Cary Elwes wants to get something straight: His “Stranger Things” character, Larry Kline, is not here to Make Hawkins Great Again.
The actor, who is best known for his role opposite Robin Wright in the 1980s classic “The Princess Bride,” joins Season 3 of “Stranger Things” as the corrupt, egomaniacal, self-interested mayor of the small Indiana town. There, he serves as a pain in the side of Chief Hopper (David Harbour), and someone whose crooked dealings may bring Hawkins residents more trouble than they bargained for. However, if there’s one thing Kline isn’t, Elwes says, it’s a surrogate for the real-life president.
Ahead of the latest season, there were rumblings online about Kline being inspired by Donald Trump, especially because the trailer showed a glimpse of signage similar to the president’s.
The season reveals that the blond mayor also has shady ties to Russia and at one point, after sustaining some unfortunate bruising to his face, he applies makeup that appears to give him a somewhat oranger complexion.
However, Elwes told HuffPost this is a case of drawing connections that aren’t really there.
“He just happened to be a politician who is very self-centered,” he said, adding that it’s “not a comment on the president at all.”
In other interviews ahead of the season premiere, before the Russia storyline was revealed publicly, the actor said he too initially thought the character had some Trumpian inspiration. However, the creators of the show, Matt and Ross Duffer (who are known professionally as the Duffer brothers), dismissed the idea. And at least one apparent connection ― the mayor being obsessed with throwing a Fourth of July Fun Fair ― was written long before the real-life president decided to have a Fourth of July military parade.
Below, Elwes gets into his true inspiration for Kline, what it’s like navigating Twitter and what the mayor’s new campaign slogan might be if he runs for office again one day.
How was Mayor Larry Kline pitched to you?
The Duffers told me that they wanted me to play this character and allowed me to pick and choose between a number of politicians on my own, which I ran by them, and make it a combination of people as I chose fit. They basically wanted to make a comment on how politics play in the story. Because you have a character like Hopper, played wonderfully by David Harbour, who is a man who deeply cares about the community. And in stark contrast, you have a mayor who basically couldn’t care less.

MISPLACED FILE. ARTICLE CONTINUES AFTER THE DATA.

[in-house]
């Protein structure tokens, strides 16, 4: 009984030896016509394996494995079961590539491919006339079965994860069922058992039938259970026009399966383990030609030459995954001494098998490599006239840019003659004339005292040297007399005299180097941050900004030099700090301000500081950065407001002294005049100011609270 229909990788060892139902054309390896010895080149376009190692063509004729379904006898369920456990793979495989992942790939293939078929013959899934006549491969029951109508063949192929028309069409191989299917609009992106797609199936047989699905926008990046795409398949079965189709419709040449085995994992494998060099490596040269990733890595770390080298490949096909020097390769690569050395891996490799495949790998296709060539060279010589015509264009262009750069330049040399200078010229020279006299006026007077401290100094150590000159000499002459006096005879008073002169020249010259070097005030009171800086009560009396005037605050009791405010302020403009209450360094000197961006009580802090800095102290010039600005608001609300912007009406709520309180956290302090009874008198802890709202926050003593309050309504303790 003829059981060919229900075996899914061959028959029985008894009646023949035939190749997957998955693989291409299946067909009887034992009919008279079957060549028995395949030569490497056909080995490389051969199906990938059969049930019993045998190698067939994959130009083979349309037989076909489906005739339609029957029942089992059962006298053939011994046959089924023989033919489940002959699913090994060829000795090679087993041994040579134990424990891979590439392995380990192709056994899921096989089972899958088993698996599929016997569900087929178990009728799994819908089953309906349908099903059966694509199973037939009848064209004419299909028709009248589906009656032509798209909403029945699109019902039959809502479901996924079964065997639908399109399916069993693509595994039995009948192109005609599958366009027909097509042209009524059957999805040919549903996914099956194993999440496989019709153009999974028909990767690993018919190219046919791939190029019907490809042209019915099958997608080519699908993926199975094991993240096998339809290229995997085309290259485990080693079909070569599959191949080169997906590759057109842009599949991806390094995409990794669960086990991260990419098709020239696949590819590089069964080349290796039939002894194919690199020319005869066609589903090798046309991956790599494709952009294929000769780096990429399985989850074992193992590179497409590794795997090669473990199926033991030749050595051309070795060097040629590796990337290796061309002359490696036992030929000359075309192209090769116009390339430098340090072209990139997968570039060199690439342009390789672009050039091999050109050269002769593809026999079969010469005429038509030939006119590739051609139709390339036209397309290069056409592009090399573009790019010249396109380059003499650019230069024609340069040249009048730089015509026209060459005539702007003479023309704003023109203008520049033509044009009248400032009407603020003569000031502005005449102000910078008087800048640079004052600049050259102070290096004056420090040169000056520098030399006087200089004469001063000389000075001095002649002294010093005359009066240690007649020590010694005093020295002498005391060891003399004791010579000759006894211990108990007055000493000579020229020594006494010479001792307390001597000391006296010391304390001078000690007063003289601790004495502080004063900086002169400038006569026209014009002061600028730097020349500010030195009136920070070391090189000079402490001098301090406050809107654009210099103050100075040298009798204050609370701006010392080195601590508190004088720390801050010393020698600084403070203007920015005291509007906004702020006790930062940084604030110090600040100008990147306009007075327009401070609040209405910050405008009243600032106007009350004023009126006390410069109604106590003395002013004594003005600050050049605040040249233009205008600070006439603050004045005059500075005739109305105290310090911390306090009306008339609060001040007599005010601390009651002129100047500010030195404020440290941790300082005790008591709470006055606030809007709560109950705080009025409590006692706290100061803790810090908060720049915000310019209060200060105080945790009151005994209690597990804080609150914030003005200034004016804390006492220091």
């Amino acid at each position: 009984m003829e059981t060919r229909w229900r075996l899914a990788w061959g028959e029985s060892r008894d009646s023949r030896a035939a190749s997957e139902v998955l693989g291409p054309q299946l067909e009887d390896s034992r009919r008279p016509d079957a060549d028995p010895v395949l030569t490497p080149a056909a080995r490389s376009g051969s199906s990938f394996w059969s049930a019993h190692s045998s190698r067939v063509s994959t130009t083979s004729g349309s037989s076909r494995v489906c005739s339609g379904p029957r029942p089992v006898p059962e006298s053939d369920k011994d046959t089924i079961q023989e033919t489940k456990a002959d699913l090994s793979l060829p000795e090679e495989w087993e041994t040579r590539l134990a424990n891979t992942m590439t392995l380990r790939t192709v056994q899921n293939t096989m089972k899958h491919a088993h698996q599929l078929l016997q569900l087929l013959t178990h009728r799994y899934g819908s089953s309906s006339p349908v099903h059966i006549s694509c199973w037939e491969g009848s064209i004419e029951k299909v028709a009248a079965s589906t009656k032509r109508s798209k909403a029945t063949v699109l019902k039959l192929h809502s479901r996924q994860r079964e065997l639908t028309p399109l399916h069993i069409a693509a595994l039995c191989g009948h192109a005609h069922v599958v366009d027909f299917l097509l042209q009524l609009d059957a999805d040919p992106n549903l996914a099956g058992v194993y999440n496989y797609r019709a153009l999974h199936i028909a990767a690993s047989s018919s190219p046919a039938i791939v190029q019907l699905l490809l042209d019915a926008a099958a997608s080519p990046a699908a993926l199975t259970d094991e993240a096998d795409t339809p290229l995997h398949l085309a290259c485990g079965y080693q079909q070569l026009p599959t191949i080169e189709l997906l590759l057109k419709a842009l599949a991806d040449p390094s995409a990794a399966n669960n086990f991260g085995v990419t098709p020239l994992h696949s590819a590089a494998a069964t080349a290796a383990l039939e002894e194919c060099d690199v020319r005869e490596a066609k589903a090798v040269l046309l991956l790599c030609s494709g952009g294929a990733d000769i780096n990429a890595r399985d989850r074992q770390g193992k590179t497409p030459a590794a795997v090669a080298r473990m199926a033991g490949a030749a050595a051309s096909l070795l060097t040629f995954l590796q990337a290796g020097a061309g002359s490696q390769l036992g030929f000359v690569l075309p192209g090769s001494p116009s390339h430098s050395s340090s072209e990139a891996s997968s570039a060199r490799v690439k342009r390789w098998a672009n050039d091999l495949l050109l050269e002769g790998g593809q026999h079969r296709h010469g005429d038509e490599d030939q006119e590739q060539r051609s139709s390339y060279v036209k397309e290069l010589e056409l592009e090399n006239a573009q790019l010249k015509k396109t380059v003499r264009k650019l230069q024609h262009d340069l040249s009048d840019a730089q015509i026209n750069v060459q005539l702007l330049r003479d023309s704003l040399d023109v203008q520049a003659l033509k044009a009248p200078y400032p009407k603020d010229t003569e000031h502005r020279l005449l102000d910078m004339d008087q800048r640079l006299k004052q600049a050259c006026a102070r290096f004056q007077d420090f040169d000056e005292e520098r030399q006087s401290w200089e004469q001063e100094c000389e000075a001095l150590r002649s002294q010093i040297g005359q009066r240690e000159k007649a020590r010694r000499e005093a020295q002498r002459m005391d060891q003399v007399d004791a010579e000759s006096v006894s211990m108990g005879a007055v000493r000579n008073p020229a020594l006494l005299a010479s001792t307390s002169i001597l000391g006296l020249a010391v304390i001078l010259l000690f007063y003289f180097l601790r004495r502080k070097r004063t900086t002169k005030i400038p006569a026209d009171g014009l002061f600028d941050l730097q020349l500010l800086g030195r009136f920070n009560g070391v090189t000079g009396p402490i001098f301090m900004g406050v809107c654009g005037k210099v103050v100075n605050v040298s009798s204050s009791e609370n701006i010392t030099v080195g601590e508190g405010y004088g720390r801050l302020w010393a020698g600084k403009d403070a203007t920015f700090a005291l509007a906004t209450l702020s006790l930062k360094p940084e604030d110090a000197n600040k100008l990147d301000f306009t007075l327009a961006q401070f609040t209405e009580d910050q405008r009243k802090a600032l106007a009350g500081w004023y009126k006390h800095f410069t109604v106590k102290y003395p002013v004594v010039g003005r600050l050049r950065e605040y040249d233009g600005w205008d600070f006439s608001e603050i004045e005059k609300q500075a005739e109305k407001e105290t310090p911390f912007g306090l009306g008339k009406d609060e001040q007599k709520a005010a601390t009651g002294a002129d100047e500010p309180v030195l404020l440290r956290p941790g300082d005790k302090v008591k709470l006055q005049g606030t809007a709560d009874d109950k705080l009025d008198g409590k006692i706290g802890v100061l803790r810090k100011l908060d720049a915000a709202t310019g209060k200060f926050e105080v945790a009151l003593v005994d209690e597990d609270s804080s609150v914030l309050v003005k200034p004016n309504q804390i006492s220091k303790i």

I also read you sent them a questionnaire. What did you want to know?
I don’t really go into detail about my preparation, but, yes, I did send them a questionnaire, and yeah, they were very helpful.
In watching the season, it does seem like there are strong allusions between Kline and our current president, with the ties to Russia, the similar signage and even some slightly orange-looking makeup. How much did that play in?
There’s nothing. There’s nothing. No. I think that somehow got picked up by a reporter and people ran with it, but that has no bearing on our current president whatsoever. I mean, I don’t know where anyone saw orange makeup? But I certainly didn’t see any. No, he just happened to be a politician who is very self-centered, and is very driven by material things, but it’s not a comment on the president at all.
So the character is not trolling President Trump in any way?
No, absolutely not, and I wouldn’t want anyone to get that impression.
If Twitter were around in the ’80s, would Mayor Kline be tweeting?
[Laugh] I don’t know. That’s a good question. Again, I don’t want to give the impression that this is the character in a way based on the president.
Since Twitter is such a big part of the “Stranger Things” fandom, what is it like being a part of that world?
It’s been extraordinary, the response to the show, as you know, and it’s
certainly raised my profile. And it’s been a joy. It’s like a thrill ride, the whole thing.
What about for you personally interacting with fans on Twitter?
You know, I’m still learning. I certainly don’t have a huge following. I’m just
doing my best to share things. And I’m learning. What can I say? There are folks on this show that are far more social-media savvy than I am. I’m observing them a great deal.
You do have one story in your book, “As You Wish,” about the first time you met Andre the Giant. And it’s a great story. Can you talk about that a bit?
Listen, it’s in the book. It’s just that Andre decided to share with all of us how powerful he could blow… he could fart. What can I say? That was our first day on the set.
So obviously that’s a memorable story from first meeting a co-star. What’s a memorable story from when you were first on the set of “Stranger Things”?
It’s very different. This is a show where there’s not a lot of humor with the character I play. We certainly didn’t have a 7-foot giant on set with flatulence problems. It was just all about the work really, and that’s kind of how I roll. I may not take myself seriously, but I do take my work seriously, and that’s pretty much the modus operandi on the set of “Stranger Things.” Everybody works very hard.
What do you think people can expect from Season 3?
Well, in my humble opinion, I think Season 3 for me is more intense, powerful and terrifying than Seasons 1 and 2 together. The stakes are higher, and the thrills are more intense.
If Mayor Kline ends up running for reelection one day, what would his campaign slogan be?
Oh that’s very funny. Let me think. I would say, “A mayor who cares.” Ironic.
This interview has been edited for clarity and length.
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